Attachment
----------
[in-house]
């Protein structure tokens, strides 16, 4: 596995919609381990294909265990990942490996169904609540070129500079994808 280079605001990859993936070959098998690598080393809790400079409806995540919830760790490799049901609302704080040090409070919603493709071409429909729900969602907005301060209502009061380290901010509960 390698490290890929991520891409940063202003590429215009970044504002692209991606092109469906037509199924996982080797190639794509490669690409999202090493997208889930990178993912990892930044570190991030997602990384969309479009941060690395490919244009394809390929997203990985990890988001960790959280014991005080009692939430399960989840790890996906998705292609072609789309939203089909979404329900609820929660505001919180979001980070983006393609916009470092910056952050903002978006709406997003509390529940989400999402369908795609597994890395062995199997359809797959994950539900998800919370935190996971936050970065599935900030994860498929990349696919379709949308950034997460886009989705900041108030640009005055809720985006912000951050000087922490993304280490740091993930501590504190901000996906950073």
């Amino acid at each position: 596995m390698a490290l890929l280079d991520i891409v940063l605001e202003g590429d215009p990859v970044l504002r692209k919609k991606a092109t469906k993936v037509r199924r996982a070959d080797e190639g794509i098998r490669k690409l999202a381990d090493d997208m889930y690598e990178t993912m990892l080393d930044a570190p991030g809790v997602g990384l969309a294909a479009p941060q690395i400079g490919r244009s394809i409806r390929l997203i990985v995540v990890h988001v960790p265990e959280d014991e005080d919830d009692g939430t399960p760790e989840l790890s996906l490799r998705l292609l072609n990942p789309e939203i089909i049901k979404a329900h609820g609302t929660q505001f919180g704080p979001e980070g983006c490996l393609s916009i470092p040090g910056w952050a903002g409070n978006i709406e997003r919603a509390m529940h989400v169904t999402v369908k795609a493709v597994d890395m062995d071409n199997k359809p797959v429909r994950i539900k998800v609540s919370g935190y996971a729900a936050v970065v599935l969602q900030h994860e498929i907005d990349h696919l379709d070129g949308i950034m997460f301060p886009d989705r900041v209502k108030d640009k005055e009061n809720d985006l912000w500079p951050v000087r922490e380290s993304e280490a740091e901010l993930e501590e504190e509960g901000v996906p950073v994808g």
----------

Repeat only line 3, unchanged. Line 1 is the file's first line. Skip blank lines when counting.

């Amino acid at each position: 596995m390698a490290l890929l280079d991520i891409v940063l605001e202003g590429d215009p990859v970044l504002r692209k919609k991606a092109t469906k993936v037509r199924r996982a070959d080797e190639g794509i098998r490669k690409l999202a381990d090493d997208m889930y690598e990178t993912m990892l080393d930044a570190p991030g809790v997602g990384l969309a294909a479009p941060q690395i400079g490919r244009s394809i409806r390929l997203i990985v995540v990890h988001v960790p265990e959280d014991e005080d919830d009692g939430t399960p760790e989840l790890s996906l490799r998705l292609l072609n990942p789309e939203i089909i049901k979404a329900h609820g609302t929660q505001f919180g704080p979001e980070g983006c490996l393609s916009i470092p040090g910056w952050a903002g409070n978006i709406e997003r919603a509390m529940h989400v169904t999402v369908k795609a493709v597994d890395m062995d071409n199997k359809p797959v429909r994950i539900k998800v609540s919370g935190y996971a729900a936050v970065v599935l969602q900030h994860e498929i907005d990349h696919l379709d070129g949308i950034m997460f301060p886009d989705r900041v209502k108030d640009k005055e009061n809720d985006l912000w500079p951050v000087r922490e380290s993304e280490a740091e901010l993930e501590e504190e509960g901000v996906p950073v994808g």